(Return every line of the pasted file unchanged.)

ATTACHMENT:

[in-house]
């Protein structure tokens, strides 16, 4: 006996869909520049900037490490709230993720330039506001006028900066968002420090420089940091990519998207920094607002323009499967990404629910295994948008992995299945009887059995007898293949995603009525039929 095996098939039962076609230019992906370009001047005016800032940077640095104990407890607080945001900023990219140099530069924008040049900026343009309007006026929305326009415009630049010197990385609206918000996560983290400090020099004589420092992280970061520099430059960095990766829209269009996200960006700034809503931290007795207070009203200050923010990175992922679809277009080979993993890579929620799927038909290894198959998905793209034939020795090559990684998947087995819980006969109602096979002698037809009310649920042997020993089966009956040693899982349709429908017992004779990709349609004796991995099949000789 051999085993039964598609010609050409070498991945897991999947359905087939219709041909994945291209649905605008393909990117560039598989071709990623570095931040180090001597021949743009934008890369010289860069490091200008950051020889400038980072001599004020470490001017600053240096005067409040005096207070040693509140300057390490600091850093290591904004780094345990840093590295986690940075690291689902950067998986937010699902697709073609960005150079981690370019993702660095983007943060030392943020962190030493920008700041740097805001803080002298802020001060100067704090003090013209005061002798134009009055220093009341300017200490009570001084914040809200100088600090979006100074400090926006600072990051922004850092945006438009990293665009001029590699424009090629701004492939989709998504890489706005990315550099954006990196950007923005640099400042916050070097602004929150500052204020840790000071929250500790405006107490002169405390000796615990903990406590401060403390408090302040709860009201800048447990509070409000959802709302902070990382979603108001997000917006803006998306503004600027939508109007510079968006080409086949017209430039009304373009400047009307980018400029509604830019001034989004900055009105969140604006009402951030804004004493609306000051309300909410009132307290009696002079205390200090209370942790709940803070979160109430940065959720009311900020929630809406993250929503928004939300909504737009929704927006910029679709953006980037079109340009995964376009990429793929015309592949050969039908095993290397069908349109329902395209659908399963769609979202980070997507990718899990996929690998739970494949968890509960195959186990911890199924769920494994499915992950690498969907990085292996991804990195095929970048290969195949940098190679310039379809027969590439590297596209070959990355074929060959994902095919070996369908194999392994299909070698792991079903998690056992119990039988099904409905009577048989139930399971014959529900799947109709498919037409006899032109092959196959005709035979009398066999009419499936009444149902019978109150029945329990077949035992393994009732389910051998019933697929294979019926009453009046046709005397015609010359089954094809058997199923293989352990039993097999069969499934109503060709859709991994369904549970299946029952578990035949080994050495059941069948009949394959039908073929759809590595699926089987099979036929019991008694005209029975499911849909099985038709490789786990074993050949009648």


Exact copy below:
[in-house]
């Protein structure tokens, strides 16, 4: 006996869909520049900037490490709230993720330039506001006028900066968002420090420089940091990519998207920094607002323009499967990404629910295994948008992995299945009887059995007898293949995603009525039929 095996098939039962076609230019992906370009001047005016800032940077640095104990407890607080945001900023990219140099530069924008040049900026343009309007006026929305326009415009630049010197990385609206918000996560983290400090020099004589420092992280970061520099430059960095990766829209269009996200960006700034809503931290007795207070009203200050923010990175992922679809277009080979993993890579929620799927038909290894198959998905793209034939020795090559990684998947087995819980006969109602096979002698037809009310649920042997020993089966009956040693899982349709429908017992004779990709349609004796991995099949000789 051999085993039964598609010609050409070498991945897991999947359905087939219709041909994945291209649905605008393909990117560039598989071709990623570095931040180090001597021949743009934008890369010289860069490091200008950051020889400038980072001599004020470490001017600053240096005067409040005096207070040693509140300057390490600091850093290591904004780094345990840093590295986690940075690291689902950067998986937010699902697709073609960005150079981690370019993702660095983007943060030392943020962190030493920008700041740097805001803080002298802020001060100067704090003090013209005061002798134009009055220093009341300017200490009570001084914040809200100088600090979006100074400090926006600072990051922004850092945006438009990293665009001029590699424009090629701004492939989709998504890489706005990315550099954006990196950007923005640099400042916050070097602004929150500052204020840790000071929250500790405006107490002169405390000796615990903990406590401060403390408090302040709860009201800048447990509070409000959802709302902070990382979603108001997000917006803006998306503004600027939508109007510079968006080409086949017209430039009304373009400047009307980018400029509604830019001034989004900055009105969140604006009402951030804004004493609306000051309300909410009132307290009696002079205390200090209370942790709940803070979160109430940065959720009311900020929630809406993250929503928004939300909504737009929704927006910029679709953006980037079109340009995964376009990429793929015309592949050969039908095993290397069908349109329902395209659908399963769609979202980070997507990718899990996929690998739970494949968890509960195959186990911890199924769920494994499915992950690498969907990085292996991804990195095929970048290969195949940098190679310039379809027969590439590297596209070959990355074929060959994902095919070996369908194999392994299909070698792991079903998690056992119990039988099904409905009577048989139930399971014959529900799947109709498919037409006899032109092959196959005709035979009398066999009419499936009444149902019978109150029945329990077949035992393994009732389910051998019933697929294979019926009453009046046709005397015609010359089954094809058997199923293989352990039993097999069969499934109503060709859709991994369904549970299946029952578990035949080994050495059941069948009949394959039908073929759809590595699926089987099979036929019991008694005209029975499911849909099985038709490789786990074993050949009648």